trouble with checking a string..

This is a discussion on trouble with checking a string.. within the C++ Programming forums, part of the General Programming Boards category; Scribbler: I fail to see what difference it makes, whether the string is dynamicly or staticly bound. It is not ...

  1. #16
    vae victus! skorman00's Avatar
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    Scribbler:
    I fail to see what difference it makes, whether the string is dynamicly or staticly bound.
    It is not safe if the string is dynamic, because new_name may be NULL. If that is the case, new_name[0] would result in a seg fault.

  2. #17
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    I was able to use strlen. Thanks to all for your help!

    Code:
    int len;
    
    len = strlen(new_name);
    
    if (len >0)
    {
      // do some stuff
    }

  3. #18
    Registered User major_small's Avatar
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    Quote Originally Posted by AH_Tze
    He used old_name, which is a string. Still think it may be the best solution.
    read the very first post...
    Code:
    strncpy(new_name, old_name.c_str(),4);
    
    if (new_name != "")  
    {
      // do some stuff here
    }
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  4. #19
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    how's that?

    If c_str() is a member function of old_name, that would imply it's an STL string. Thus you could call empty() on it.

  5. #20
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    c_str() returns the C style string buried in the implementation of the C++ string object.
    Code:
    string s = "dodah";
    char cString[10];
    if(s.length() < 9)
      strcpy(cString, s);
    cout << cString << end;
    You're only born perfect.

  6. #21
    Registered User major_small's Avatar
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    Quote Originally Posted by AH_Tze
    how's that?

    If c_str() is a member function of old_name, that would imply it's an STL string. Thus you could call empty() on it.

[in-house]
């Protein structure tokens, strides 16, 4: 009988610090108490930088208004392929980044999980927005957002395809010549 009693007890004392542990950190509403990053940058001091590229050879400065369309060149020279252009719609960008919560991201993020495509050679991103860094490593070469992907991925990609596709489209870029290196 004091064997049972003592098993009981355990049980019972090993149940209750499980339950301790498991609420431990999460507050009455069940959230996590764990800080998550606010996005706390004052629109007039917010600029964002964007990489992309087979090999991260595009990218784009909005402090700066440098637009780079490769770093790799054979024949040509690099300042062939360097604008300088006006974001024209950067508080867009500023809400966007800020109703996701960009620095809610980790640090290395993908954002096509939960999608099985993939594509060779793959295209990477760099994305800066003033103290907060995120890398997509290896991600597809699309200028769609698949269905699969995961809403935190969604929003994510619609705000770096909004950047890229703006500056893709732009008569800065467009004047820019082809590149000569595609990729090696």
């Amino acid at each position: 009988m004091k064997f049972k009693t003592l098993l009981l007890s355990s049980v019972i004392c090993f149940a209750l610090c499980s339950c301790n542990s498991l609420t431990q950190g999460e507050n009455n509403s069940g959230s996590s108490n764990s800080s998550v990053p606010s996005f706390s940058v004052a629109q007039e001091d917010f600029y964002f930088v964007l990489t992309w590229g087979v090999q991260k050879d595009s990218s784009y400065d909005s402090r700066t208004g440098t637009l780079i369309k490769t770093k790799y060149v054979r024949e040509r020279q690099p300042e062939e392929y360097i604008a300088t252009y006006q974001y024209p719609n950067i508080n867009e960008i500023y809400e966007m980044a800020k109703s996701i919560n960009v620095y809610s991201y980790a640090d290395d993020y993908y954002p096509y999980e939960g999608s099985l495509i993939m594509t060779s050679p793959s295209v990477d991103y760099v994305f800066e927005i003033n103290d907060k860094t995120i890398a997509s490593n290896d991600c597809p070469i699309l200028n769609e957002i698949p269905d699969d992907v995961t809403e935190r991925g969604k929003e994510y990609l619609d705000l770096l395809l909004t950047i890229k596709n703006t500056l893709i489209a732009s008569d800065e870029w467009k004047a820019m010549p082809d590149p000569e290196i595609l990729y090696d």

yeah, we know that, but did you even read the code? he's checking against new_name, which is a char*

    edit: to be more specific, I ran this code:
    Code:
    #include<iostream>
    #include<cctype>
    
    using namespace std;
    
    int main()
    {
        string old_name;
        string new_name;
        char*nname=new char[4]; //used for testing
        
        strncpy(new_name, old_name.c_str(),4);  //this throws an error
    
        if(nname[0]=='\0')  //I know this is wrong, but this was for testing
        {
            cout<<"empty";
        }
        
        cin.get();
        return 0;
    }
    and got this error:
    Code:
    no matching function for call to `strncpy(std::string&, const char*, int)'
    however, when I run the code I suggested:
    Code:
    #include<iostream>
    #include<cctype>
    
    using namespace std;
    
    int main()
    {
        string old_name;
        string new_name;        //used for testing
        char*nname=new char&#091;4&#093;;
        
        strncpy(nname, old_name.c_str(),4);  //this works now
    
        if(nname&#091;0&#093;=='\0')  //now this is right, and all works perfectly
        {
            cout<<"empty";
        }
        
        cin.get();
        return 0;
    }
    I get no errors. in fact, I get exactly what I'm expecting - a console window with the single line:
    Code:
    empty
    Last edited by major_small; 02-09-2005 at 10:39 PM. Reason: details and CODE TAGS!!!
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  7. #22
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    Code:
    #include<iostream>
    #include<cstring>
    using namespace std;
    
    int main()
    {
        string old_name;
        // presumably assign old_name somewhere in here.
           
        if(!old_name.empty()) // easy to read conditional.
        {
            char* new_name = new char[4];
            strncpy(new_name, old_name.c_str(), 4);
            // do what you got to do with a non-empty c-string
            // All the messy c-string work is isolated here.
            
            cout << new_name << endl;
        }
        else
        {
            cout << "empty" << endl;
        }
        
        cin.get();
        return 0;
    }
    Last edited by AH_Tze; 02-09-2005 at 11:28 PM. Reason: forgot a few lines

  8. #23
    Registered User major_small's Avatar
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    ah, I see what you meant... I generally try not to change the logic of the OP, because, for example, he may have intended to copy the string into the array wether or not it was empty. for example, if this code is being used to change/remove a password, your version would require that something was put in, where the OP code may have thrown a warning and continued on it's merry way with it's empty char*.

    in this case, however, it probably doesn't matter.
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  9. #24
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    Quote Originally Posted by major_small
    I generally try not to change the logic of the OP
    bah, respecting original intent is so old school. Subversion is the new paradigm.

    /me notices frustrating lack of evil smileys

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